"include" and the qualifying phrase

and similar items that have not been cut, shaped, or formed into
jewelry parts, semi-finished parts, or blanks.

Based on this language, I don’t see how the FTC’s definition of
handmade excludes cast items, so long as the entire shaping and
forming of such product from raw materials (e.g., casting grain)
and it’s finishing and decoration are accomplished by hand labor and
manually controlled methods which permit the maker to control and
vary the construction, shape, design and finish of each part of each
individual product.

If you want to condense the FTCs rule, you could do so by saying
that it is deceptive to represent a piece of jewelry as hand made
unless the person who made it began with raw materials and used hand
labor and hand-controlled methods which allowed him/her complete
control of the design, shape and finish of every part of the
finished product. This excludes multiple castings from the same
mold, but would not exclude one-of-a-kind cast pieces, nor would it
exlude fabricated pieces with cast elements as long as the cast
element itself was one-of-a-kind rather than mass manufactured.

Or so it seems to me. Does anyone have it in writing, explicitly, ex
cathedra and from the FTC, that no item which was created in whole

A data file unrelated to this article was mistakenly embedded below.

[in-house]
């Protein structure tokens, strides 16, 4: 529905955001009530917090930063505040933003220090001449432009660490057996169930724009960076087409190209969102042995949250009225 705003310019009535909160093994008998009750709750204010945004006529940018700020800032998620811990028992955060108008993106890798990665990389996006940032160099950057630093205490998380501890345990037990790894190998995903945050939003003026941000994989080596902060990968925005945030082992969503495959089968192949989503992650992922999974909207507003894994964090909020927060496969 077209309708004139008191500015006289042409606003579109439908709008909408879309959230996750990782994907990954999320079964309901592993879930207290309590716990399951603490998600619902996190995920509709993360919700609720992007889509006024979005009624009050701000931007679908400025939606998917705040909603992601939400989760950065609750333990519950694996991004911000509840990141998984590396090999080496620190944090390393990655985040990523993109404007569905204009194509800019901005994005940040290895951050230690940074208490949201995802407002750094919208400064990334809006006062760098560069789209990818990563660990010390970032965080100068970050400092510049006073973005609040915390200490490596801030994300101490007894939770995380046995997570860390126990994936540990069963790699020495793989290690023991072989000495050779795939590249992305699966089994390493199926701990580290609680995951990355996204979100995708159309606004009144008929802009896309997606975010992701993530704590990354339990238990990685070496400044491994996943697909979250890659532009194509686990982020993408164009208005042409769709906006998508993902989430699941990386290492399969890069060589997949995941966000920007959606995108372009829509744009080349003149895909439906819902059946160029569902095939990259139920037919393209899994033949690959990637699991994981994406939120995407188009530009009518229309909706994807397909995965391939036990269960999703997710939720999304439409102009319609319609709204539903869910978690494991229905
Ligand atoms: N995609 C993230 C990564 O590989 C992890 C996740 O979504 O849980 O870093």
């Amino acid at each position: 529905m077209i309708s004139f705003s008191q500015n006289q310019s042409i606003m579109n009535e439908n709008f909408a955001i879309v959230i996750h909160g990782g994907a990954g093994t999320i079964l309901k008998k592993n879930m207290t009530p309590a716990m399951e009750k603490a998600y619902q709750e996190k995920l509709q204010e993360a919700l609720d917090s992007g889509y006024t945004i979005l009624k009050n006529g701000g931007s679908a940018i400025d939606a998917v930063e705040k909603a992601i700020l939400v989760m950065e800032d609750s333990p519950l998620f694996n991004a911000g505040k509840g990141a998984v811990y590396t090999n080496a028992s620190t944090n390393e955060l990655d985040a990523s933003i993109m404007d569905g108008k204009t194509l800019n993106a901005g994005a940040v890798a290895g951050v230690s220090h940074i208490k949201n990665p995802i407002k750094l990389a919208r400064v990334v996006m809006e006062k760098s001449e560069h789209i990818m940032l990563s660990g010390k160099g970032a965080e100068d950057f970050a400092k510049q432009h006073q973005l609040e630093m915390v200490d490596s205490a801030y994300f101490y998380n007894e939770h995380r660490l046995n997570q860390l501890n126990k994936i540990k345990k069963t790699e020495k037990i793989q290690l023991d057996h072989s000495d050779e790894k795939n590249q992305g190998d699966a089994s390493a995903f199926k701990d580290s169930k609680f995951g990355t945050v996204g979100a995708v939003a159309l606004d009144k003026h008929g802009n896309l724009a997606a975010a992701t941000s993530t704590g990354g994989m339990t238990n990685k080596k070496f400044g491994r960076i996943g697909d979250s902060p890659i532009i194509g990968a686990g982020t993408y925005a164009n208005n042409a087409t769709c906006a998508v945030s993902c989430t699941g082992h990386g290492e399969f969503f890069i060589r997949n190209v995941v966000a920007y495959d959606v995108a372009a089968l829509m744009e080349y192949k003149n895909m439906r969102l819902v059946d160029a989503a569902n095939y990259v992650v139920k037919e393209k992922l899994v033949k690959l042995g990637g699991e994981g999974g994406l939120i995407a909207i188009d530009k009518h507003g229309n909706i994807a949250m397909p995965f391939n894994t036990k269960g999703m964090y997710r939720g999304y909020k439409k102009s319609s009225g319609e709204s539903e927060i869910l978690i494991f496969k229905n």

or in part by means of lost wax casting, may under any circumstance
be described as “hand made?”

I have to ask, because my common-sense reading of the FTC rule in
this regard is that it includes any method, either hand-labor or
manually controlled, which allows the artist complete control of the
design, construction, shape and finish of each individual piece, and
that is really not a bad definition of “handmade.”

Lee Einer


#19

I’m sure we will never, as a group, all agree on where the line
should be drawn for ‘handmade’. We come from too many different
backgrounds and countries, too many divergent ways of dealing with
definitions and legalities. I have seen so many opinions here on the
subject, and passionate ones at that. I think perhaps we all see the
situation as it relates to our own niche in the jewelry world, and
that is fine. As I have stated earlier, I am not so concerned about
how my work is seen within the group as far as the term handmade
goes. I am mostly concerned with being able to distinguish my
products as being mine, not bought from somewhere else and then
marketed by me. And in this extremely litigious society in America,
I want to be sure I am legally correct. Most likely I will have to
revamp the wording on my web site, and any other promotional
material, to reflect that castings are not, by FTC standards,